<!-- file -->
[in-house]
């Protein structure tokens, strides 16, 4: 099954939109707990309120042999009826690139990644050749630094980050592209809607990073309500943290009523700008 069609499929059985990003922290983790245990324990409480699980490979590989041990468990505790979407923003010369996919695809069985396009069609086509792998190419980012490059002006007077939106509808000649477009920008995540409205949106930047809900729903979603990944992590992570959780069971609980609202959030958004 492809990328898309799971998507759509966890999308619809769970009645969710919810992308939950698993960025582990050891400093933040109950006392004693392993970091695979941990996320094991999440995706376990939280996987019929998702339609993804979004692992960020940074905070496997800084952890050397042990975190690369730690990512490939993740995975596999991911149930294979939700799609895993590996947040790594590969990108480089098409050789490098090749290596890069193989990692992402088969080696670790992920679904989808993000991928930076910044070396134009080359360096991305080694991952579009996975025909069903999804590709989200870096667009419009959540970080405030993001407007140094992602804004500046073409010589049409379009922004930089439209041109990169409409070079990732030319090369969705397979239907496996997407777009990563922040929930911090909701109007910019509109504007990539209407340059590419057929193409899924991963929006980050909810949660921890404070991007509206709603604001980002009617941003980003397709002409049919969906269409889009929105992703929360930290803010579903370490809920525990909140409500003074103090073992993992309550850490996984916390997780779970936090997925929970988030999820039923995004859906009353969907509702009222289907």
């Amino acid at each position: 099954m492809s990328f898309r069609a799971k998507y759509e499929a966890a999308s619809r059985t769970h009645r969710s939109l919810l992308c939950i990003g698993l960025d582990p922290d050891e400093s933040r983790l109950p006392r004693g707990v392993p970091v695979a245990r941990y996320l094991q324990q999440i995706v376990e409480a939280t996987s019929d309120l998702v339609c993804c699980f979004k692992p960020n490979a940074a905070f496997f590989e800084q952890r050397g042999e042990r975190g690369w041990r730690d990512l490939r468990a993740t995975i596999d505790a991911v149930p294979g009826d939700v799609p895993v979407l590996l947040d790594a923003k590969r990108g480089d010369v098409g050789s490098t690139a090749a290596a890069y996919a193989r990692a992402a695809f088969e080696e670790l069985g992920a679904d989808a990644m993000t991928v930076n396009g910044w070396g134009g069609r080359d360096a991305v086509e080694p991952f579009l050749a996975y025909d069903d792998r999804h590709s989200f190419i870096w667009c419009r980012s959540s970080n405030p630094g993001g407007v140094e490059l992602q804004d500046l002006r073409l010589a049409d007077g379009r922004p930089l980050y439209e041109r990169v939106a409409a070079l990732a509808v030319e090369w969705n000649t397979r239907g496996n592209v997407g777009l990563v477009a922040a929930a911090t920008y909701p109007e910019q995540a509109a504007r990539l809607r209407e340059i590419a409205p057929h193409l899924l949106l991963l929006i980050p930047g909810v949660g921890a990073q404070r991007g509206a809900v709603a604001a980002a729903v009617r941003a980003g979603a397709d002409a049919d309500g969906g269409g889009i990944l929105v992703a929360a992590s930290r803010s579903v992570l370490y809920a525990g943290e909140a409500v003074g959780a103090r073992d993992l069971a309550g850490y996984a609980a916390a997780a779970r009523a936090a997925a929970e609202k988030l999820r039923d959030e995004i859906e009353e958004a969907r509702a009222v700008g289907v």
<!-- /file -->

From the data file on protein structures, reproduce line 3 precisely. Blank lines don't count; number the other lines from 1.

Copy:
């Amino acid at each position: 099954m492809s990328f898309r069609a799971k998507y759509e499929a966890a999308s619809r059985t769970h009645r969710s939109l919810l992308c939950i990003g698993l960025d582990p922290d050891e400093s933040r983790l109950p006392r004693g707990v392993p970091v695979a245990r941990y996320l094991q324990q999440i995706v376990e409480a939280t996987s019929d309120l998702v339609c993804c699980f979004k692992p960020n490979a940074a905070f496997f590989e800084q952890r050397g042999e042990r975190g690369w041990r730690d990512l490939r468990a993740t995975i596999d505790a991911v149930p294979g009826d939700v799609p895993v979407l590996l947040d790594a923003k590969r990108g480089d010369v098409g050789s490098t690139a090749a290596a890069y996919a193989r990692a992402a695809f088969e080696e670790l069985g992920a679904d989808a990644m993000t991928v930076n396009g910044w070396g134009g069609r080359d360096a991305v086509e080694p991952f579009l050749a996975y025909d069903d792998r999804h590709s989200f190419i870096w667009c419009r980012s959540s970080n405030p630094g993001g407007v140094e490059l992602q804004d500046l002006r073409l010589a049409d007077g379009r922004p930089l980050y439209e041109r990169v939106a409409a070079l990732a509808v030319e090369w969705n000649t397979r239907g496996n592209v997407g777009l990563v477009a922040a929930a911090t920008y909701p109007e910019q995540a509109a504007r990539l809607r209407e340059i590419a409205p057929h193409l899924l949106l991963l929006i980050p930047g909810v949660g921890a990073q404070r991007g509206a809900v709603a604001a980002a729903v009617r941003a980003g979603a397709d002409a049919d309500g969906g269409g889009i990944l929105v992703a929360a992590s930290r803010s579903v992570l370490y809920a525990g943290e909140a409500v003074g959780a103090r073992d993992l069971a309550g850490y996984a609980a916390a997780a779970r009523a936090a997925a929970e609202k988030l999820r039923d959030e995004i859906e009353e958004a969907r509702a009222v700008g289907v």